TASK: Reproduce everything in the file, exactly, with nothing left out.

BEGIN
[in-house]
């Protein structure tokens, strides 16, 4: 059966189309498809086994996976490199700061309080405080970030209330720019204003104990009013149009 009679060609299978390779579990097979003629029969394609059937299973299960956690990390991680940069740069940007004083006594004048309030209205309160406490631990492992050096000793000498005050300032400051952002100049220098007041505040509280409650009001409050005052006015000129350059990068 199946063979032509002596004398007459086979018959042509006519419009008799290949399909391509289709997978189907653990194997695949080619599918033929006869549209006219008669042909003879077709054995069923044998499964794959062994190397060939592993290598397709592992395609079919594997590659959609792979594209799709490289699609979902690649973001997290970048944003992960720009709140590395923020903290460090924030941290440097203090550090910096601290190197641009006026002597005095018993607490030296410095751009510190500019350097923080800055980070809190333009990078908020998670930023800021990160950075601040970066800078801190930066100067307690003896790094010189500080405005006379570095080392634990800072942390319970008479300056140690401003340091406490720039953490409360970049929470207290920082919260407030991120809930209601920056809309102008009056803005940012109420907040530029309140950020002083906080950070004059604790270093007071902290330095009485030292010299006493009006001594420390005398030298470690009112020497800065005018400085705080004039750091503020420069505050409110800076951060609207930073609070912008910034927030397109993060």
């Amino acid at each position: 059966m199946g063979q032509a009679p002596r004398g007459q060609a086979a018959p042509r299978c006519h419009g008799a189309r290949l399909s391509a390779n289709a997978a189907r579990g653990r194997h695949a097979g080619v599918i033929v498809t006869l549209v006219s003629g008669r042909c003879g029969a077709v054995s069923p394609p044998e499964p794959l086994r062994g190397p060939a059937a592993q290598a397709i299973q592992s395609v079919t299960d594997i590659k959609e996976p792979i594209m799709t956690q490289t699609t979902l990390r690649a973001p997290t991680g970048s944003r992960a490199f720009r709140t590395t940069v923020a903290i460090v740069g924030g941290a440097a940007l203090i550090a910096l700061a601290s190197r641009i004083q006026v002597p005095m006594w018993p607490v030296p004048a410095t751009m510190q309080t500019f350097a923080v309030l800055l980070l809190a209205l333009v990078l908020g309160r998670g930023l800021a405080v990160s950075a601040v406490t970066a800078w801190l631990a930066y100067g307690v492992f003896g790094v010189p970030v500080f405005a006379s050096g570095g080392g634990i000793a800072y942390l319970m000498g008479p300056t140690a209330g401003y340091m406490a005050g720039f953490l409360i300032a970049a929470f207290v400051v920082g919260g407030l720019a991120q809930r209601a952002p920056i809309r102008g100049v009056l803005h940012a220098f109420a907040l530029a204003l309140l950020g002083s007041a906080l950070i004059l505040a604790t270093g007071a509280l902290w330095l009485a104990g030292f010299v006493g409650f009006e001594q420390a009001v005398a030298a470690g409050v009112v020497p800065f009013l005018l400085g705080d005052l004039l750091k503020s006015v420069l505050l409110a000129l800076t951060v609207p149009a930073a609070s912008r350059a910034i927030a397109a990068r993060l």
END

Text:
[in-house]
């Protein structure tokens, strides 16, 4: 059966189309498809086994996976490199700061309080405080970030209330720019204003104990009013149009 009679060609299978390779579990097979003629029969394609059937299973299960956690990390991680940069740069940007004083006594004048309030209205309160406490631990492992050096000793000498005050300032400051952002100049220098007041505040509280409650009001409050005052006015000129350059990068 199946063979032509002596004398007459086979018959042509006519419009008799290949399909391509289709997978189907653990194997695949080619599918033929006869549209006219008669042909003879077709054995069923044998499964794959062994190397060939592993290598397709592992395609079919594997590659959609792979594209799709490289699609979902690649973001997290970048944003992960720009709140590395923020903290460090924030941290440097203090550090910096601290190197641009006026002597005095018993607490030296410095751009510190500019350097923080800055980070809190333009990078908020998670930023800021990160950075601040970066800078801190930066100067307690003896790094010189500080405005006379570095080392634990800072942390319970008479300056140690401003340091406490720039953490409360970049929470207290920082919260407030991120809930209601920056809309102008009056803005940012109420907040530029309140950020002083906080950070004059604790270093007071902290330095009485030292010299006493009006001594420390005398030298470690009112020497800065005018400085705080004039750091503020420069505050409110800076951060609207930073609070912008910034927030397109993060």
């Amino acid at each position: 059966m199946g063979q032509a009679p002596r004398g007459q060609a086979a018959p042509r299978c006519h419009g008799a189309r290949l399909s391509a390779n289709a997978a189907r579990g653990r194997h695949a097979g080619v599918i033929v498809t006869l549209v006219s003629g008669r042909c003879g029969a077709v054995s069923p394609p044998e499964p794959l086994r062994g190397p060939a059937a592993q290598a397709i299973q592992s395609v079919t299960d594997i590659k959609e996976p792979i594209m799709t956690q490289t699609t979902l990390r690649a973001p997290t991680g970048s944003r992960a490199f720009r709140t590395t940069v923020a903290i460090v740069g924030g941290a440097a940007l203090i550090a910096l700061a601290s190197r641009i004083q006026v002597p005095m006594w018993p607490v030296p004048a410095t751009m510190q309080t500019f350097a923080v309030l800055l980070l809190a209205l333009v990078l908020g309160r998670g930023l800021a405080v990160s950075a601040v406490t970066a800078w801190l631990a930066y100067g307690v492992f003896g790094v010189p970030v500080f405005a006379s050096g570095g080392g634990i000793a800072y942390l319970m000498g008479p300056t140690a209330g401003y340091m406490a005050g720039f953490l409360i300032a970049a929470f207290v400051v920082g919260g407030l720019a991120q809930r209601a952002p920056i809309r102008g100049v009056l803005h940012a220098f109420a907040l530029a204003l309140l950020g002083s007041a906080l950070i004059l505040a604790t270093g007071a509280l902290w330095l009485a104990g030292f010299v006493g409650f009006e001594q420390a009001v005398a030298a470690g409050v009112v020497p800065f009013l005018l400085g705080d005052l004039l750091k503020s006015v420069l505050l409110a000129l800076t951060v609207p149009a930073a609070s912008r350059a910034i927030a397109a990068r993060l």